National strategy crucial for police forces to use big data to fight crime

National strategy crucial for police forces to use big data to fight crime

National police forces are struggling to make use of big data analytics to improve policing due to lack of national strategy, an independent report, produced by the Royal United Services Institute and commissioned by Unisys, has revealed.

The report, Big Data and Policing, assesses the state of current national and local policing and what opportunities are available to reduce crime using Big Data and analytics technology.

The report found across 43 forces in England and Wales, individual forces have had successful results from piloting big data technology including Derbyshire and the Met Police.

An example includes the use of predictive hotspot mapping that allows police forces to predict the location that future crimes could be carried out in.

However, local forces are all using different technologies and strategies to assess their data. This means that fighting crime effectively through the use of data is being hindered by a lack of a unified  data infrastructure or national strategy for policing technology, meaning that successful data technology strategies are restricted and cannot be rolled out nationwide.

Furthermore, these issues leave forces with no access to advanced analytical tools to analyse certain types of data such as images or videos and without access they are limited to a small number of surveillance capabilities.

Santosh Raju, Practice Lead for Advanced Data Analytics, Unisys EMEA, said: “Police forces are facing a range of challenges today and are making the best of the current situation.

“Unisys has a wealth of industry expertise and a deep understanding of analytics, and we believe our experience can address some of these challenges. It’s about identifying the unknown, unknowns. Only then can the skills and experience of policing be used efficiently to crack down on pervasive issues, such as human trafficking and cross border criminality.”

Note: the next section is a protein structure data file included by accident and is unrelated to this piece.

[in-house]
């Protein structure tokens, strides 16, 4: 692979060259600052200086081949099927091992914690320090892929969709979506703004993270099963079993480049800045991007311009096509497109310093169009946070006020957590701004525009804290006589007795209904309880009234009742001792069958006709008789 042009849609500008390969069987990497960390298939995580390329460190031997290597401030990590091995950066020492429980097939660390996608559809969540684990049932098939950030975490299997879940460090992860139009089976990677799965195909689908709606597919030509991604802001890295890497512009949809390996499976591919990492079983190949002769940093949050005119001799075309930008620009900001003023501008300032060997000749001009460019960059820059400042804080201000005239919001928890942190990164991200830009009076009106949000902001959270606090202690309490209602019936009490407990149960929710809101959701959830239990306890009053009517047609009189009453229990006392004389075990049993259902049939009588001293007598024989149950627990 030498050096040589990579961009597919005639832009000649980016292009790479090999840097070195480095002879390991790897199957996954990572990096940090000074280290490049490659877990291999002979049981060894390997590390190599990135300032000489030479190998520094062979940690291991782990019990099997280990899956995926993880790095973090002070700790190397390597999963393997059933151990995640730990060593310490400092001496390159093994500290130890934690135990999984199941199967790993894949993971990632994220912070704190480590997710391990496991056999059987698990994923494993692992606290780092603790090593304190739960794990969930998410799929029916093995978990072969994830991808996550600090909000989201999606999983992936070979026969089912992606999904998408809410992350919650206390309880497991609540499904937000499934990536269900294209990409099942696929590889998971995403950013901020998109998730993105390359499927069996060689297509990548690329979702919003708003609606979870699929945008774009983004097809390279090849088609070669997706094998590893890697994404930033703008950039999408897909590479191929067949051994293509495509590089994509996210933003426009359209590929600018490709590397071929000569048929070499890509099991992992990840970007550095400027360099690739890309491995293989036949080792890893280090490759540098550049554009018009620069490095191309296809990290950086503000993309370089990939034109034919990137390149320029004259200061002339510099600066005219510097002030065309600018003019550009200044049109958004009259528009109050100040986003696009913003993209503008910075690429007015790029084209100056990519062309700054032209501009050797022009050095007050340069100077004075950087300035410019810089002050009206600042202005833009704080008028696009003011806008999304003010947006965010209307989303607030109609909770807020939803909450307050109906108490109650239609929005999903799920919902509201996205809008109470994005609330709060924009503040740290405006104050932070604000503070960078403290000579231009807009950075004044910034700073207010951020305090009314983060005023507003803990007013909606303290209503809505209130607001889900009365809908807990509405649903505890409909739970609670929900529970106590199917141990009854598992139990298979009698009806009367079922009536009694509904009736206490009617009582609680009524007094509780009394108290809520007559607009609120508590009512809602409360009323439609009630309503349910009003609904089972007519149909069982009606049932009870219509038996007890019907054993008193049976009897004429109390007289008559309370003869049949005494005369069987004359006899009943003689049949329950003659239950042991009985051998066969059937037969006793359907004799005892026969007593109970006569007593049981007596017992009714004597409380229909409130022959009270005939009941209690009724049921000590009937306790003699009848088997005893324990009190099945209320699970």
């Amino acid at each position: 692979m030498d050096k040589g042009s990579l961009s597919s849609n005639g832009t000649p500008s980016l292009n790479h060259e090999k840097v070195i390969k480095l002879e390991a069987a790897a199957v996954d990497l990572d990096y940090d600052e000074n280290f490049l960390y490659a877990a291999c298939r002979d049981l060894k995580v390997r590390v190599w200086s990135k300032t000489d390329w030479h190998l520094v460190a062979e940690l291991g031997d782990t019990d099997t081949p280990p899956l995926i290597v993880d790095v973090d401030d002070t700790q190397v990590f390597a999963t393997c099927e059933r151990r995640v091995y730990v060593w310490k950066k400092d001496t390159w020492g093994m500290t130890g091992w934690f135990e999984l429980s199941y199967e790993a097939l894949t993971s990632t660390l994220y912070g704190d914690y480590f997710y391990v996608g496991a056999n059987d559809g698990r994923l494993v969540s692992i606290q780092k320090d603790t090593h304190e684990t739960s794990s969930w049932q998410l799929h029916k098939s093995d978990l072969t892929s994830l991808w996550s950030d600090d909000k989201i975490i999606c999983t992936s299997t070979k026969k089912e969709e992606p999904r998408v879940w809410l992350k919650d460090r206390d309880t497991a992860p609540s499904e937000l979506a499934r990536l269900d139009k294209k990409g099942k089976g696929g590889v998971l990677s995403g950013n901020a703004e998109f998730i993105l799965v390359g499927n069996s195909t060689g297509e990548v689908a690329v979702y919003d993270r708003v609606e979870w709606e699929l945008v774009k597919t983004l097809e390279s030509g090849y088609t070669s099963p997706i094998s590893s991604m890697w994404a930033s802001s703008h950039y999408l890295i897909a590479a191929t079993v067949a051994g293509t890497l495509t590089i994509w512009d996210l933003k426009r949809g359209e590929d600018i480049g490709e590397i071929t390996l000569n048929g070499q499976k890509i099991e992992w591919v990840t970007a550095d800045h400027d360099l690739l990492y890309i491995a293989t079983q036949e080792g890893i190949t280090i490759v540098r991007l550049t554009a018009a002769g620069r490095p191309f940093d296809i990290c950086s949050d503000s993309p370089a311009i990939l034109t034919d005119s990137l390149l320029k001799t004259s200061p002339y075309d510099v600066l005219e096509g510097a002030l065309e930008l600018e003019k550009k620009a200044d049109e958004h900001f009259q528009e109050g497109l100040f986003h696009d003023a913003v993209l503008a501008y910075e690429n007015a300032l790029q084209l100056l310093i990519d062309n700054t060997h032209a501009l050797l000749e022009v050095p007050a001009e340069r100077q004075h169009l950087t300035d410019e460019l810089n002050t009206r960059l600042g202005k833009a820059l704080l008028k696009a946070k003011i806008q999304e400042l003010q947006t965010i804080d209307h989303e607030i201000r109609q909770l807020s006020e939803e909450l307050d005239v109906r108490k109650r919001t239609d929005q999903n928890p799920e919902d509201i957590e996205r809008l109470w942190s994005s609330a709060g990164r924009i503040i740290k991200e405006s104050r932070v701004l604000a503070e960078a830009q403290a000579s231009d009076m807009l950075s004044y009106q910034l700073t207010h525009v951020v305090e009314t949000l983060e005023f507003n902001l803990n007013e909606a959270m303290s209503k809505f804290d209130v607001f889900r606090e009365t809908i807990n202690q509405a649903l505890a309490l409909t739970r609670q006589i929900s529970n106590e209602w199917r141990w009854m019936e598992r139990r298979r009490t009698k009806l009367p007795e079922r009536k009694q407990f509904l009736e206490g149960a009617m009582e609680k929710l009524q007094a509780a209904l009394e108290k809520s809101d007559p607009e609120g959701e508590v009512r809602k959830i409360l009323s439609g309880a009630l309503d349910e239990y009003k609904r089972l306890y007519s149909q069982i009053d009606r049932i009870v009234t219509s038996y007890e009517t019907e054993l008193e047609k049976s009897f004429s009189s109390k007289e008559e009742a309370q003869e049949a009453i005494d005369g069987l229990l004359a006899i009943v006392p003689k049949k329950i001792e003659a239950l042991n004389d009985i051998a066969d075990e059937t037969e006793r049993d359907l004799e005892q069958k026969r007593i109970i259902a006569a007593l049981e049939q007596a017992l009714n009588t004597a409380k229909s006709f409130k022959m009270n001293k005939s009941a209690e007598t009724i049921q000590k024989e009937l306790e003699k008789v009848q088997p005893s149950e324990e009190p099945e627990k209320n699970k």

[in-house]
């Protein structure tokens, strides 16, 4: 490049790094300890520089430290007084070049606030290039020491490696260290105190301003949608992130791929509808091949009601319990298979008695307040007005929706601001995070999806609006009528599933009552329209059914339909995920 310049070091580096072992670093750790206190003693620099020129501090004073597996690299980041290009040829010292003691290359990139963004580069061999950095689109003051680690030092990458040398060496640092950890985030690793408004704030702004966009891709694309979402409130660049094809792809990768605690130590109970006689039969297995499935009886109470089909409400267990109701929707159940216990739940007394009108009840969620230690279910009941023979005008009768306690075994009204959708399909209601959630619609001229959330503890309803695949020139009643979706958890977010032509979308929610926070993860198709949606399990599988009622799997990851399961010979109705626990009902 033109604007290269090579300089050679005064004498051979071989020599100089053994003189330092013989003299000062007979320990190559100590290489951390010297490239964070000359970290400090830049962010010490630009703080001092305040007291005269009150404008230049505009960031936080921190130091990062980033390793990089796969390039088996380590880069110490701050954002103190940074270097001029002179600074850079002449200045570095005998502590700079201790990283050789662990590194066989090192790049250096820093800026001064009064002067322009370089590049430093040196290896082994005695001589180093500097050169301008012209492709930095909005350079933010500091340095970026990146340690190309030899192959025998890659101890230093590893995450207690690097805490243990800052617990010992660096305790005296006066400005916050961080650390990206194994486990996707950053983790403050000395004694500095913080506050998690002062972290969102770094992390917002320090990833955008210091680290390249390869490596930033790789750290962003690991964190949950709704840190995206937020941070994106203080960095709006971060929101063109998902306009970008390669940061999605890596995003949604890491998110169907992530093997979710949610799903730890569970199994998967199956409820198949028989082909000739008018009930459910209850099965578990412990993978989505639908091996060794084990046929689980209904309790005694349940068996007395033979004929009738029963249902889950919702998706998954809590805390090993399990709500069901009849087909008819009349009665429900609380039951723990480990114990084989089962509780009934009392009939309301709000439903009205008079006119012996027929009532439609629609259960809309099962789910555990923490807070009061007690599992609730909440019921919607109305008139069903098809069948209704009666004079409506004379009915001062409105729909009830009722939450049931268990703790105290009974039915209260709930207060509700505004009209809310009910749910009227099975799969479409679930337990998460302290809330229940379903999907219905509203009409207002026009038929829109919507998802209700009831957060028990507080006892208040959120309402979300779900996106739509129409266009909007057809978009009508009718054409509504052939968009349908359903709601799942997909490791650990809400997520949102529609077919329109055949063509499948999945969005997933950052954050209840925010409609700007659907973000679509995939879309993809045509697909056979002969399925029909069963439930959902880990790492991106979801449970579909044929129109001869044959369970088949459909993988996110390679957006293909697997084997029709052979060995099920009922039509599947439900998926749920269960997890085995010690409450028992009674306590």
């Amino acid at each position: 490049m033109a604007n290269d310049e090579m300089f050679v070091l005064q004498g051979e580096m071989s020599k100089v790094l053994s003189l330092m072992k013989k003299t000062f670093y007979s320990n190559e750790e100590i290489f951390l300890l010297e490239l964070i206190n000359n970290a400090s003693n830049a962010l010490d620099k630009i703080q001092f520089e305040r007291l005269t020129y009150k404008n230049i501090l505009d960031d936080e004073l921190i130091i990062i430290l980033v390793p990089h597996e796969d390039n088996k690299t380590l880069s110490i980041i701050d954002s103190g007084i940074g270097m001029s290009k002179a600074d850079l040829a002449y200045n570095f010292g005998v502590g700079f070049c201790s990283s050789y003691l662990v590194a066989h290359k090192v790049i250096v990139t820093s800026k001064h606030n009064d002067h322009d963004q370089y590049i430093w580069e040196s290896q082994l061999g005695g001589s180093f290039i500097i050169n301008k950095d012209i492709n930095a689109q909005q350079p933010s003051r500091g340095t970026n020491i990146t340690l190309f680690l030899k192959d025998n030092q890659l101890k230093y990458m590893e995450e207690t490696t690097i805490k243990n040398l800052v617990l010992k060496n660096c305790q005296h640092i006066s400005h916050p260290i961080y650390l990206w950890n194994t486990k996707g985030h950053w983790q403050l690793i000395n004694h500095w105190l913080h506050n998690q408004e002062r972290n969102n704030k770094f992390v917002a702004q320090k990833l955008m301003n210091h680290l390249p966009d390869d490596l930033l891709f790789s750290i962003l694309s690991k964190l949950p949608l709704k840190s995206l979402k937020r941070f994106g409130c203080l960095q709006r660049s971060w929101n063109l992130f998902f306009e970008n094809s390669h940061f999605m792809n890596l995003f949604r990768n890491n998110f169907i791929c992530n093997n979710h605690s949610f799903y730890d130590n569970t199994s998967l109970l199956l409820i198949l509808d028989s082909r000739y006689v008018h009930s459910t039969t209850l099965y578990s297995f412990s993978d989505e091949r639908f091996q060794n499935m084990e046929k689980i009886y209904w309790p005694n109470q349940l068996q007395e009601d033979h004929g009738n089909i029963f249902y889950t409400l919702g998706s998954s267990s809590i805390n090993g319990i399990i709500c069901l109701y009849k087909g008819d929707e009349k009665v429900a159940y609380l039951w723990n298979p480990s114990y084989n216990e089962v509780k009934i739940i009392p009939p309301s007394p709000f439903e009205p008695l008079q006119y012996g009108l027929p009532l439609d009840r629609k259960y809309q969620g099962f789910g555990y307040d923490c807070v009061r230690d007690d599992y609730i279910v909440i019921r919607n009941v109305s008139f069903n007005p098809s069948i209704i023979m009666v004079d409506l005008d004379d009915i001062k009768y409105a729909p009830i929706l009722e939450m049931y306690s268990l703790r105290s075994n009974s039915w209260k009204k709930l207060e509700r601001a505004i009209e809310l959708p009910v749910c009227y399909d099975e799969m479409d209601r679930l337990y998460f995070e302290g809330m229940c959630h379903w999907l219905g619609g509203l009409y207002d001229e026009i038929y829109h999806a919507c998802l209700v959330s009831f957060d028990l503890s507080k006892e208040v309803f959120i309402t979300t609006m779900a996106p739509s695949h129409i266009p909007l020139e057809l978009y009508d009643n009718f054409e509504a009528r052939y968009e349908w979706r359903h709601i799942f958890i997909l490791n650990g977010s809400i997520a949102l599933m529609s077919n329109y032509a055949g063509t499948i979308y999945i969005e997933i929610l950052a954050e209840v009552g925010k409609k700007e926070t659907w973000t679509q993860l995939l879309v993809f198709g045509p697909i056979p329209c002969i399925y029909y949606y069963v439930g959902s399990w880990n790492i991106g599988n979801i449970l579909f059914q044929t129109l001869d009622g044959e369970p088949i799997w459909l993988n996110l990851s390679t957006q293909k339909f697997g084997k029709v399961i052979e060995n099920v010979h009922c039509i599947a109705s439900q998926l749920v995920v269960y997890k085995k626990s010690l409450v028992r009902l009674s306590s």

Big data technology has been used across many public sectors to revolutionise their domains including retail, healthcare and transportation. In comparison, policing in the UK has been limited and there has been a lack of data looking into how policing can utilise big data analytics.

Using advanced analytics is crucial to UK policing because it could identify what locations are most likely to be hit with crime, through crime mapping, to effectively distribute resources or increase the ability to collect data through images from CCTV to identify criminals.

However, police forces lack of co-ordination of technology across the UK brings problems to the force with ineffective data sharing and must use the same strategy across the board to effectively benefit from digital analytics across the country.

Read More: Durham Police to use Artificial Intelligence to fight crime

John Wright, Head of Strategic Initiatives for Global Public Sector at Unisys said: “Advanced analytics provides a practical route to assist police forces in using the data they hold to meet their challenges in law enforcement. This process is often perceived in policing as a very complex area, and so this research aims to demystify big data in law enforcement, showing how it can aid the police in their day-to-day crime fighting efforts.

“In the coming years, we expect that the advances in the police’s use of technology will enable these capabilities, and we’ll start to see national strategies roll-out, creating a collaborative effort across all of England and Wales.”